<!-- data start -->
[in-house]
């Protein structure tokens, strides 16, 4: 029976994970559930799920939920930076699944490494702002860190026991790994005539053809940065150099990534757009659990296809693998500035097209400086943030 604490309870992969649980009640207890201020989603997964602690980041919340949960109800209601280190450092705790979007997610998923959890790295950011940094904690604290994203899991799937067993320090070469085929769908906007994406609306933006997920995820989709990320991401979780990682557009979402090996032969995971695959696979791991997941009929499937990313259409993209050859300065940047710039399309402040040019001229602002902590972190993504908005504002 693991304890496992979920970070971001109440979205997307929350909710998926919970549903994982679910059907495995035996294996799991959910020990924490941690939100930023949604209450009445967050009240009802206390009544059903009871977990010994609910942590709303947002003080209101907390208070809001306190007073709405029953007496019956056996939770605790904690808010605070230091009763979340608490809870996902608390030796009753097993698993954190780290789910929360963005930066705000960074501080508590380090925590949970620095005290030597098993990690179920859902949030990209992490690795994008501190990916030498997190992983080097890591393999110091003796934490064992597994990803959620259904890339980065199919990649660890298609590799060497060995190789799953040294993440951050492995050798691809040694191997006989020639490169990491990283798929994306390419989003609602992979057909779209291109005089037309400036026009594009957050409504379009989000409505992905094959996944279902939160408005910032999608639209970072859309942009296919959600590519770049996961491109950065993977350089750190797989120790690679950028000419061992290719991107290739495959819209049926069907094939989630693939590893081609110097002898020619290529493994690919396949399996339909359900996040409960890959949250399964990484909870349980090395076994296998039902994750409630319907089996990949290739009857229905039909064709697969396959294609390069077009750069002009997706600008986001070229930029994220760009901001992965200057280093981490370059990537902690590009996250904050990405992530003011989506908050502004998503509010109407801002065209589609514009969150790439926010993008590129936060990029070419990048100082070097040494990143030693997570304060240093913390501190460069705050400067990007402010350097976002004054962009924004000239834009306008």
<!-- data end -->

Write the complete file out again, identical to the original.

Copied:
[in-house]
């Protein structure tokens, strides 16, 4: 029976994970559930799920939920930076699944490494702002860190026991790994005539053809940065150099990534757009659990296809693998500035097209400086943030 604490309870992969649980009640207890201020989603997964602690980041919340949960109800209601280190450092705790979007997610998923959890790295950011940094904690604290994203899991799937067993320090070469085929769908906007994406609306933006997920995820989709990320991401979780990682557009979402090996032969995971695959696979791991997941009929499937990313259409993209050859300065940047710039399309402040040019001229602002902590972190993504908005504002 693991304890496992979920970070971001109440979205997307929350909710998926919970549903994982679910059907495995035996294996799991959910020990924490941690939100930023949604209450009445967050009240009802206390009544059903009871977990010994609910942590709303947002003080209101907390208070809001306190007073709405029953007496019956056996939770605790904690808010605070230091009763979340608490809870996902608390030796009753097993698993954190780290789910929360963005930066705000960074501080508590380090925590949970620095005290030597098993990690179920859902949030990209992490690795994008501190990916030498997190992983080097890591393999110091003796934490064992597994990803959620259904890339980065199919990649660890298609590799060497060995190789799953040294993440951050492995050798691809040694191997006989020639490169990491990283798929994306390419989003609602992979057909779209291109005089037309400036026009594009957050409504379009989000409505992905094959996944279902939160408005910032999608639209970072859309942009296919959600590519770049996961491109950065993977350089750190797989120790690679950028000419061992290719991107290739495959819209049926069907094939989630693939590893081609110097002898020619290529493994690919396949399996339909359900996040409960890959949250399964990484909870349980090395076994296998039902994750409630319907089996990949290739009857229905039909064709697969396959294609390069077009750069002009997706600008986001070229930029994220760009901001992965200057280093981490370059990537902690590009996250904050990405992530003011989506908050502004998503509010109407801002065209589609514009969150790439926010993008590129936060990029070419990048100082070097040494990143030693997570304060240093913390501190460069705050400067990007402010350097976002004054962009924004000239834009306008």